An Animal Loverâ€™s Contradictions
I am an avid animal advocate. I also eat meat. And I love it.
Last week I wrote about the magic and the possibilities emerging in my life right now as I relinquish my vegetarianism and dive back into the world of meats. I have no problem with the idea of the human consumption of meat. I do have major issues with the waste, pollution, and cruelty of our factory farming system. Eating out has become quite a joy, but after spending my informative years in the tofu isle, I have found that I am quite lost when it comes from getting a piece of raw meat from the market to my plate.
The first time I went to the grocery story to buy meat, I felt like I was stepping into a foreign land. Even though I had spent some meat-eating years in California, things are quite different now from the way they were in 1995. Cries of 'œsustainable,' 'œhumane,' 'œorganic,' 'œnatural,' and 'œlocal' attack shoppers from all angles. Some labels are blatantly riding out the 'œgreen' trend, but others look like they are honestly reaching out to animal lovers in my position. What to believe? Who is telling the truth? How do I arm myself as a conscious consumer? I realized that I have a lot of catching up to do. So I did what any girl in my position would do, start with Google and then arm herself with a cookbook and a mission!
A New York Times article from 2006 discusses the advent of meat labels that try to lure 'œsensitive carnivores' (ha, like me). Mike Jones, an 'œanimal compassionate' pig farmer for Whole Foods mentions that 'œthe recyclers will buy [his meat] because they love this kind of agriculture' while 'œthe foodies will buy it because they love the taste.' Despite my broke-ass-ness, you might be surprised to know that I’m okay with spending a little bit more on meat in exchange for knowing that the animals had fairly happy lives before hitting my table, but I don’t plan on eating meat every day and my more inexpensive lentils, rice, and tofu meals balance it out. However, an article from the Huffington Post in 2007 asks if there is actually a good reason to promote 'œhumane meat' over vegetarianism. The author Friedrich makes a valid point when he says that 'œmost people look at someone eating '˜humane’ meat and simply see a fellow meat-eater' while 'œvegetarianism makes a statement against oppression at every meal.' Just to play devil’s advocate, I have to respond that I was a vegetarian for over 13 years, and because I was concerned not to impose my private beliefs on others, I rarely even mentioned or advocated vegetarianism. In the past week, though, I’ve been having discussions on the ethical issues of regular meat versus 'œhumane meat' with everyone I sit down to a meal with. For this consumer, the choice to take part in the meat industry discussion has made me a much for vocal advocate for the kind treatment of animals while they are alive. A few other articles that offer interesting points on the topic are the Sustainable Table’s 'œBeef' and The Daily Green’s 'œGo Vegetarian 2Xs a Week.'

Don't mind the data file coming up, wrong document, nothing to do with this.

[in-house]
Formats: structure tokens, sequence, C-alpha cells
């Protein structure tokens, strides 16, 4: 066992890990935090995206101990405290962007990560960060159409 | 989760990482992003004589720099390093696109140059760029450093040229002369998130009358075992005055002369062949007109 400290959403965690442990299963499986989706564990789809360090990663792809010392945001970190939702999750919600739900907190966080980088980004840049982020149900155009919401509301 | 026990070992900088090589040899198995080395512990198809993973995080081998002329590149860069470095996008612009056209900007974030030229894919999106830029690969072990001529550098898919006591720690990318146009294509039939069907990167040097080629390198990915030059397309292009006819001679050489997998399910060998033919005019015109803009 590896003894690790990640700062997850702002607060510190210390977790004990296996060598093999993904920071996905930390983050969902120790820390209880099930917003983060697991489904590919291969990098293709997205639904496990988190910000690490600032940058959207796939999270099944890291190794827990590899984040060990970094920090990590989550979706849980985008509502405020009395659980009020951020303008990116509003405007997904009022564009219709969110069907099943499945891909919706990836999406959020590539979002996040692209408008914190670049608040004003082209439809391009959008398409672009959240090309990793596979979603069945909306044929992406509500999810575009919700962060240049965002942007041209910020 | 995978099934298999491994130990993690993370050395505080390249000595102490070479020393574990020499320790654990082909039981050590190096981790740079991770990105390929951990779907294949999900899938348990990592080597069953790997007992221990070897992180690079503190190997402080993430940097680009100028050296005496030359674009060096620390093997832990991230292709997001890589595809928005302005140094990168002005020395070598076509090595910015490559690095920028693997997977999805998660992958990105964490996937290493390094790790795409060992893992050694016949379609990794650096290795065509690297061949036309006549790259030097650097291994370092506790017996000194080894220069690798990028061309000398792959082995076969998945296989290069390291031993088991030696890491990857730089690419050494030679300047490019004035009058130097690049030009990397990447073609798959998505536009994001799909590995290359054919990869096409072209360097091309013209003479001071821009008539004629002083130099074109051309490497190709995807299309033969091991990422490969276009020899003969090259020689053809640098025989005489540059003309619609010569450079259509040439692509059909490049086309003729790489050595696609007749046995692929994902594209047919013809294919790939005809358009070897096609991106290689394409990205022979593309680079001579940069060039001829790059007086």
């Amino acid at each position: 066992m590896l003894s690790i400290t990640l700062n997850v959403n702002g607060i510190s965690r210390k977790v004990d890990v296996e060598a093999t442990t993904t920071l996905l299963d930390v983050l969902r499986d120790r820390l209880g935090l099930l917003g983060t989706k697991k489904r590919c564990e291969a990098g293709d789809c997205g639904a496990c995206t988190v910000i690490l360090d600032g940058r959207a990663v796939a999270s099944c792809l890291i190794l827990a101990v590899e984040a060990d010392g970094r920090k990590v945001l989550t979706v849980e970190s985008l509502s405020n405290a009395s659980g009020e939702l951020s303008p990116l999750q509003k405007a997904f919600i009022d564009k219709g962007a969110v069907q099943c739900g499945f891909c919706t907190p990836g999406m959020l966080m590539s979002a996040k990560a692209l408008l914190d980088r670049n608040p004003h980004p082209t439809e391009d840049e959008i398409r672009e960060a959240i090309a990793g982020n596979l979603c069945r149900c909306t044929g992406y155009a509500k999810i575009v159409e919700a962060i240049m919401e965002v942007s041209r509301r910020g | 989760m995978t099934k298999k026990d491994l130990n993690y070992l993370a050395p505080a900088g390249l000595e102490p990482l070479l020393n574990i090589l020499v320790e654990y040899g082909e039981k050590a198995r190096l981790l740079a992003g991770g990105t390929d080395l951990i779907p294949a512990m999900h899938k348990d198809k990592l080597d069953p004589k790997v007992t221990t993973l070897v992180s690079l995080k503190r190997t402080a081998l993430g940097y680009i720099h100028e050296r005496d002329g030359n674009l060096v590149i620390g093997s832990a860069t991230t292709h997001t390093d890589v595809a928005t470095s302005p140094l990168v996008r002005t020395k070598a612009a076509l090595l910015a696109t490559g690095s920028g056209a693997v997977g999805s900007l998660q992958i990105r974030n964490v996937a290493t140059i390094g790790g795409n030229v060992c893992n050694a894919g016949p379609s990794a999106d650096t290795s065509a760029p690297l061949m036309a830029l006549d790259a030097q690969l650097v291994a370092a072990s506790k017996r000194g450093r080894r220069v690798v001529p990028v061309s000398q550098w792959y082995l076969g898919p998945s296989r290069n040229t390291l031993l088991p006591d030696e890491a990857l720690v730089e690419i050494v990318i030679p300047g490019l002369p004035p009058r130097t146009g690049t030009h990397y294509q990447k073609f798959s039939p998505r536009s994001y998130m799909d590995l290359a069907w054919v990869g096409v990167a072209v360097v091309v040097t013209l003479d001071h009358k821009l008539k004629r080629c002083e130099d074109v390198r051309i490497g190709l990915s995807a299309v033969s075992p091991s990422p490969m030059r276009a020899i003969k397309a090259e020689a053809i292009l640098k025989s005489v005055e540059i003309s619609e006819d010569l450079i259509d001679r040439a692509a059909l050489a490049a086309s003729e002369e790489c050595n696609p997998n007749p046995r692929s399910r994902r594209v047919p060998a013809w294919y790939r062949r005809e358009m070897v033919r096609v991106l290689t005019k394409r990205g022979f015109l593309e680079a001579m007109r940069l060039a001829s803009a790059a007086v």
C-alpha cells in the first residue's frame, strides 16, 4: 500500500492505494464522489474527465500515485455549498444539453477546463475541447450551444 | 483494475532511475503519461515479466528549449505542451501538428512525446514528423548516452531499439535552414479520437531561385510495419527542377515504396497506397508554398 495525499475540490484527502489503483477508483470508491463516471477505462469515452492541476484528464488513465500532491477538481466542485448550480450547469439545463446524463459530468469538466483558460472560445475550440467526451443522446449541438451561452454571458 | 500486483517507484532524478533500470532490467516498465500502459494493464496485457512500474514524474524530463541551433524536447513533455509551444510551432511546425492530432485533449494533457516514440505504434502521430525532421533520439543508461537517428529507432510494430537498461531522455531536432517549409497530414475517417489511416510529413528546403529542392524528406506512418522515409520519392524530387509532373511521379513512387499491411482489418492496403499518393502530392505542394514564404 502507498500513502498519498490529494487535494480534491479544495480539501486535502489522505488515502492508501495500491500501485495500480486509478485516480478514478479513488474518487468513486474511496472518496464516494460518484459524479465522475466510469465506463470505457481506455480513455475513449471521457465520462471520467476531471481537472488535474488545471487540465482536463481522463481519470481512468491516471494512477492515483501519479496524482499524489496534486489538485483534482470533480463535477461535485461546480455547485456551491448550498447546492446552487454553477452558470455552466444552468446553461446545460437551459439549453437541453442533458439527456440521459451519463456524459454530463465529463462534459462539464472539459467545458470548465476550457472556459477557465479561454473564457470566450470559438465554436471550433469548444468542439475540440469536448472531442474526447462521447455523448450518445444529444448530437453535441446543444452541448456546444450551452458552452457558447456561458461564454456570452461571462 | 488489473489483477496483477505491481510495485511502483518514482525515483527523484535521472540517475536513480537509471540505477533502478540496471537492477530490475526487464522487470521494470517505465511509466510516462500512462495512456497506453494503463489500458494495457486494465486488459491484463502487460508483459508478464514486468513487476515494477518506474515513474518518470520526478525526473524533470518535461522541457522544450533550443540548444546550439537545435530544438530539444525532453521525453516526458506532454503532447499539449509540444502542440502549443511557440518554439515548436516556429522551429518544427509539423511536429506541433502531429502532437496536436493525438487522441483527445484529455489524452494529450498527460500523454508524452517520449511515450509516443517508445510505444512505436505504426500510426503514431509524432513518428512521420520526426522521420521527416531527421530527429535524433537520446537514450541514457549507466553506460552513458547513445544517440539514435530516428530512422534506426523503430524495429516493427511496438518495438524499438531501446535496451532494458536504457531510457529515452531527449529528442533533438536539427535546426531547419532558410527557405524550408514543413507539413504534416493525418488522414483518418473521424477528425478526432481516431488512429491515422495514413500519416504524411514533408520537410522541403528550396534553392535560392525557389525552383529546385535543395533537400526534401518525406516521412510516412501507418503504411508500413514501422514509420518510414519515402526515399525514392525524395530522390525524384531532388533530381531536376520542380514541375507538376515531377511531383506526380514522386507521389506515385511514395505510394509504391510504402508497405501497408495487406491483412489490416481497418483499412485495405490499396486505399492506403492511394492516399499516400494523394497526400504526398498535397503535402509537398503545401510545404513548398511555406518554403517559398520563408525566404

But none of this information really armed me for that walk down an isle of frozen drumsticks and individually packaged breasts. Luckily FREE New York came to my rescue with a fantastic little list of 'œhumane meat' labels in AM New York. The best labels are American Humane Certified, Animal Welfare Approved, and Certified Humane. The most misleading label is 'œnatural' which essentially means that the product is minimally processed, and says nothing about the treatment of the animals. Check out the entire article here.
I found a delicious recipe for Chicken with Poblano Cream Sauce from a cookbook in Strand called 'œGreat Food Fast' and opted for some Murray’s Chicken breasts, a Certified Humane chicken farm. Now, I’m not a good cook, and I’m even worse at following recipes, but I armed myself with a few cold beers and friends to assist in the process. The momentous occasion with fire roasted poblanos, sautÃ©ed garlic, and sizzling, if slightly over-cooked, chicken lived up to the anticipation of my first home-cooked, meat-filled meal in over a decade! (Check out the recipe below.)
I often think that it would be really cool, and completely life enriching, if I could raise the cow I then ate for the next 6 months. As city-dwellers, that’s just not a part of most of our realities. Just because we are disconnected from the farming life, however, doesn’t mean we have to be disconnected from our food’s journey to our mouths. Whether you choose to eat meat or not, maybe take a couple minutes each day to think about where your food came from and how it got to you. If nothing else, it’ll remind us to slow down a little bit and enjoy the smells, tastes, and colors of a tasty meal. It might also bring you completely present in the moment, and let’s face it, that’s one of the most exciting places you can be.
1 poblano chile
2 tablespoons canola oil
1/2 small onion, chopped
1 garlic clove, minced
1/3 cup heavy cream
Coarse salt and fresh ground pepper
4 boneless, skinless chicken breast halves
Step 1: Roast the chile over a gas burner until charred all over. Wrap in paper towel; steam for 5 minutes. Rub off the skin; remove the seeds and ribs. Chop coarsely.
Step 2: Heat 1 tablespoon of the canola oil in a small saucepan over medium heat; add the onion and garlic; cook until soft, 5 to 7 minutes. Add the chile and cream.
Step 3: Puree in a blender; add water if too thick. Season with salt and pepper.
Step 4: Season the chicken with salt and pepper. Heat the remaining tablespoon of canola oil in a large skillet over medium-high heat. Cook the chicken until it is golden and the juices run clear, 4 to 5 minutes per side. Serve with the sauce.
Enjoy with rice!